Top 10 WNBA Coaches Of All Time
From rookie season wonders to multi WNBA title winning coaches, these are the all time greats. Ranking the 10 greatest coaches in WNBA history.
Get ready to dive into the world of WNBA coaching greatness! In this article, we'll take a closer look at the top 10 coaches in WNBA history. From rookies making a splash to coaches with multiple championship victories under their belts, these individuals have left an indelible mark on the league. So, let's get started and celebrate the outstanding achievements of these extraordinary coaches.
Famous WNBA Coaches
Both Van Chancellor and Cheryl Reeve fired themselves into WNBA history by winning four championships a piece. They are now the co-leaders in WNBA history and two of the most famous coaches in the league as a result.
Two-time NBA champion Bill Laimbeer had been coaching in the WNBA for many years before retiring in 2021. The former Detroit Pistons big man won three WNBA championships and was twice named the WNBA coach of the year during his tenure in the league.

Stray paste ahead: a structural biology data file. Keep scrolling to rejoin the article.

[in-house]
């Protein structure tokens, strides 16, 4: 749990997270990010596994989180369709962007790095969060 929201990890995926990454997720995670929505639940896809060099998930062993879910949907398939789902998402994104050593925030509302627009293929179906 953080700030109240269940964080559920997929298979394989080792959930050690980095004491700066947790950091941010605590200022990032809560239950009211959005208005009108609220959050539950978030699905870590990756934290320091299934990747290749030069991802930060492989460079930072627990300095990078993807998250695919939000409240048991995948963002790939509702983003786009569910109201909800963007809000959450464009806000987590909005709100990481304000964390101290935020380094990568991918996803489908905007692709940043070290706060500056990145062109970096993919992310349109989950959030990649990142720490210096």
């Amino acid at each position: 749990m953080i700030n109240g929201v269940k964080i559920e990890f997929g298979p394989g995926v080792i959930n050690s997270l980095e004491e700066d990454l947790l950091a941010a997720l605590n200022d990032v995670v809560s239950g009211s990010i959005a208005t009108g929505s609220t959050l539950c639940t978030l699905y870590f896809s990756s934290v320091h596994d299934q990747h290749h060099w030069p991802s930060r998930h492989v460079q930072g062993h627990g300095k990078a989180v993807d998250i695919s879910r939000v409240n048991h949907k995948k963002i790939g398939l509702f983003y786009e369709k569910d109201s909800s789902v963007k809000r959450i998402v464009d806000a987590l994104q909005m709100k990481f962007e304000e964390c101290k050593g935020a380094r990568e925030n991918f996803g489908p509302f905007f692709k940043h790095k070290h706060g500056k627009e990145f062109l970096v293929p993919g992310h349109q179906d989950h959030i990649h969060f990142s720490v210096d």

Michael Cooper is another of the WNBA’s greatest coaches, the former five-time NBA Champion with the Los Angeles Lakers during their tremendous dynasty run in the 1980’s.
Other top coaches include Brian Agler and Mike Thibault, who are both among the WNBA coaches with the most wins, while the story of WNBA legend Becky Hammon is just getting started.
The six-time WNBA All Star who had been an assistant with the San Antonio Spurs took over the Las Vegas Aces in 2022 and immediately coached them to a championship.
In her very first year, she triumphed and showcased the potential to become a future all-time head coach in the women's game.
Who’s the winningest coach in the WNBA?